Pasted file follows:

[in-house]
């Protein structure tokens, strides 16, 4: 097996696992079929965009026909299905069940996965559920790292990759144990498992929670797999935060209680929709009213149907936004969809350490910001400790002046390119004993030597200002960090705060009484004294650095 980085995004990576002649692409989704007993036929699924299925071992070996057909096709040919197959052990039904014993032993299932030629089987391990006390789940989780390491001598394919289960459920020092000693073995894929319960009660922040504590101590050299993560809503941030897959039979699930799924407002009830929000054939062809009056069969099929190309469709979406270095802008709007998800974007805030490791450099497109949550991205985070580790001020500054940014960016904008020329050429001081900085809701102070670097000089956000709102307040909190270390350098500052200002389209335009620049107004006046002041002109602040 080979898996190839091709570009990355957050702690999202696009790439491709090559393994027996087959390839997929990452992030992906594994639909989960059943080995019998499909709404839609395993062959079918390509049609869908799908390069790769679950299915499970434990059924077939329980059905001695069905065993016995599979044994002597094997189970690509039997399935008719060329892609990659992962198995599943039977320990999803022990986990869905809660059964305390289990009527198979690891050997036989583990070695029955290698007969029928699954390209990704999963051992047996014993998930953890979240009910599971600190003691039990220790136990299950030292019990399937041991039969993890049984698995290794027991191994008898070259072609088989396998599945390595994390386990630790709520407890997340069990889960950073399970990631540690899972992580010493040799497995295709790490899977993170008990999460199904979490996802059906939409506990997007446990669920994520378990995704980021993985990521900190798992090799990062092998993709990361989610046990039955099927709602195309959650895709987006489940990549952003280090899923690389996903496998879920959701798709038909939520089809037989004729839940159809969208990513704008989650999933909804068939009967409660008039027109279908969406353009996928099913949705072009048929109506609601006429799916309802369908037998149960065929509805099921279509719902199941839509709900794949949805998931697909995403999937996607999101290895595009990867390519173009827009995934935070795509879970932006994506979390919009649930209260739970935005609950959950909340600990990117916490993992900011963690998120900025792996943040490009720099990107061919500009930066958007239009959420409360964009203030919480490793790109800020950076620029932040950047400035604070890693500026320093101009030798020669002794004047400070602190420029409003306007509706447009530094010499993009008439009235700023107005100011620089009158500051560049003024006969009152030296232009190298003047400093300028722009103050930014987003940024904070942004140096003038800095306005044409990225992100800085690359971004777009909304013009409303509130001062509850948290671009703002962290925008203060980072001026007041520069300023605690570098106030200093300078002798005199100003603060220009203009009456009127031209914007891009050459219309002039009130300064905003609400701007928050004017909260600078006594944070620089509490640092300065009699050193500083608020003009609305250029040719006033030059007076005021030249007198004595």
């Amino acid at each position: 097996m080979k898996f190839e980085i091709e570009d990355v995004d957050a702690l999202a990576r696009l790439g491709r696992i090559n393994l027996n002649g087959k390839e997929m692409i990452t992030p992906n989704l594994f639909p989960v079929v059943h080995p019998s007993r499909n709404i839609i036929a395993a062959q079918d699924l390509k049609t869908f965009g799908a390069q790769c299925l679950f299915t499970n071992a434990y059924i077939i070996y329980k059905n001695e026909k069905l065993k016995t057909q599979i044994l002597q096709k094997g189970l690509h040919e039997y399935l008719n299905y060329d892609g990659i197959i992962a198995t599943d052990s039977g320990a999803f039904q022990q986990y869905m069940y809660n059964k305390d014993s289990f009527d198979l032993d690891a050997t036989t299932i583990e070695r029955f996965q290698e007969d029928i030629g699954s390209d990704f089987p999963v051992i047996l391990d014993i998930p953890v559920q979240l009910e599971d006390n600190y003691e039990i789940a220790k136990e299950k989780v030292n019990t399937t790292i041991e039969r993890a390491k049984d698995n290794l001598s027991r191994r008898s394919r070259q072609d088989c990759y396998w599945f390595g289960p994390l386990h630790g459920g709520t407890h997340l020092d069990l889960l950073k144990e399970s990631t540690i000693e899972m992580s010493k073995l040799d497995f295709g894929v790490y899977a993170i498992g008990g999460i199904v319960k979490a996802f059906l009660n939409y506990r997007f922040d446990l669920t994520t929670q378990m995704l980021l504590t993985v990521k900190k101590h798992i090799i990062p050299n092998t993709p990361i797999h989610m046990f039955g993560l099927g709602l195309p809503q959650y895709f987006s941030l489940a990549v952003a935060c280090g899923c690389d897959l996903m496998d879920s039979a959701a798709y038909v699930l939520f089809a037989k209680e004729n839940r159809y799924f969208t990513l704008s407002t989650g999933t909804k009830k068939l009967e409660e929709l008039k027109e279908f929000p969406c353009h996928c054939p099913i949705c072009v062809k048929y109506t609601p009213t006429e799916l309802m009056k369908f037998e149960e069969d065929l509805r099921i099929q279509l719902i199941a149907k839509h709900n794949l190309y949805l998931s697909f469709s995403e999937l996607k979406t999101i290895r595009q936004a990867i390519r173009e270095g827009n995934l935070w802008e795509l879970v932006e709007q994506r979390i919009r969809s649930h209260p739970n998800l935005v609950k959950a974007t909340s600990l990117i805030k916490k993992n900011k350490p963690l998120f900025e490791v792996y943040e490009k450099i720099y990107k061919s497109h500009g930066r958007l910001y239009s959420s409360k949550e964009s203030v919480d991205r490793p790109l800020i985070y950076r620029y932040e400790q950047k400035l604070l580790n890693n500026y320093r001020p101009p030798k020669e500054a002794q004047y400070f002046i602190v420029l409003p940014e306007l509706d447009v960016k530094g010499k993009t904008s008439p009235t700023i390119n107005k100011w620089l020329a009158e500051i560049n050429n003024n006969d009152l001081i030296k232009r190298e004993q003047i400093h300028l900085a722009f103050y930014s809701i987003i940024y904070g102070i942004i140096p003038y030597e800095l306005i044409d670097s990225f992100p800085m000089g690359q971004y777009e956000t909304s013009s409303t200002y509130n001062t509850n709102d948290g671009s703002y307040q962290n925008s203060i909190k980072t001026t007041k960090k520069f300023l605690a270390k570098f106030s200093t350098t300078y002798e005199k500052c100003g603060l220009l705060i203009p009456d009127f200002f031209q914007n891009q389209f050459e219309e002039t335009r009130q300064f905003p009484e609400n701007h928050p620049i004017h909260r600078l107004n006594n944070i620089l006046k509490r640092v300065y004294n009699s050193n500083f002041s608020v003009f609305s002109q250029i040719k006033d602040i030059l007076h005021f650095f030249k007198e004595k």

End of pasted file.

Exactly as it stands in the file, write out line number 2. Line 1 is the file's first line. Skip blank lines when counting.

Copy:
């Protein structure tokens, strides 16, 4: 097996696992079929965009026909299905069940996965559920790292990759144990498992929670797999935060209680929709009213149907936004969809350490910001400790002046390119004993030597200002960090705060009484004294650095 980085995004990576002649692409989704007993036929699924299925071992070996057909096709040919197959052990039904014993032993299932030629089987391990006390789940989780390491001598394919289960459920020092000693073995894929319960009660922040504590101590050299993560809503941030897959039979699930799924407002009830929000054939062809009056069969099929190309469709979406270095802008709007998800974007805030490791450099497109949550991205985070580790001020500054940014960016904008020329050429001081900085809701102070670097000089956000709102307040909190270390350098500052200002389209335009620049107004006046002041002109602040 080979898996190839091709570009990355957050702690999202696009790439491709090559393994027996087959390839997929990452992030992906594994639909989960059943080995019998499909709404839609395993062959079918390509049609869908799908390069790769679950299915499970434990059924077939329980059905001695069905065993016995599979044994002597094997189970690509039997399935008719060329892609990659992962198995599943039977320990999803022990986990869905809660059964305390289990009527198979690891050997036989583990070695029955290698007969029928699954390209990704999963051992047996014993998930953890979240009910599971600190003691039990220790136990299950030292019990399937041991039969993890049984698995290794027991191994008898070259072609088989396998599945390595994390386990630790709520407890997340069990889960950073399970990631540690899972992580010493040799497995295709790490899977993170008990999460199904979490996802059906939409506990997007446990669920994520378990995704980021993985990521900190798992090799990062092998993709990361989610046990039955099927709602195309959650895709987006489940990549952003280090899923690389996903496998879920959701798709038909939520089809037989004729839940159809969208990513704008989650999933909804068939009967409660008039027109279908969406353009996928099913949705072009048929109506609601006429799916309802369908037998149960065929509805099921279509719902199941839509709900794949949805998931697909995403999937996607999101290895595009990867390519173009827009995934935070795509879970932006994506979390919009649930209260739970935005609950959950909340600990990117916490993992900011963690998120900025792996943040490009720099990107061919500009930066958007239009959420409360964009203030919480490793790109800020950076620029932040950047400035604070890693500026320093101009030798020669002794004047400070602190420029409003306007509706447009530094010499993009008439009235700023107005100011620089009158500051560049003024006969009152030296232009190298003047400093300028722009103050930014987003940024904070942004140096003038800095306005044409990225992100800085690359971004777009909304013009409303509130001062509850948290671009703002962290925008203060980072001026007041520069300023605690570098106030200093300078002798005199100003603060220009203009009456009127031209914007891009050459219309002039009130300064905003609400701007928050004017909260600078006594944070620089509490640092300065009699050193500083608020003009609305250029040719006033030059007076005021030249007198004595």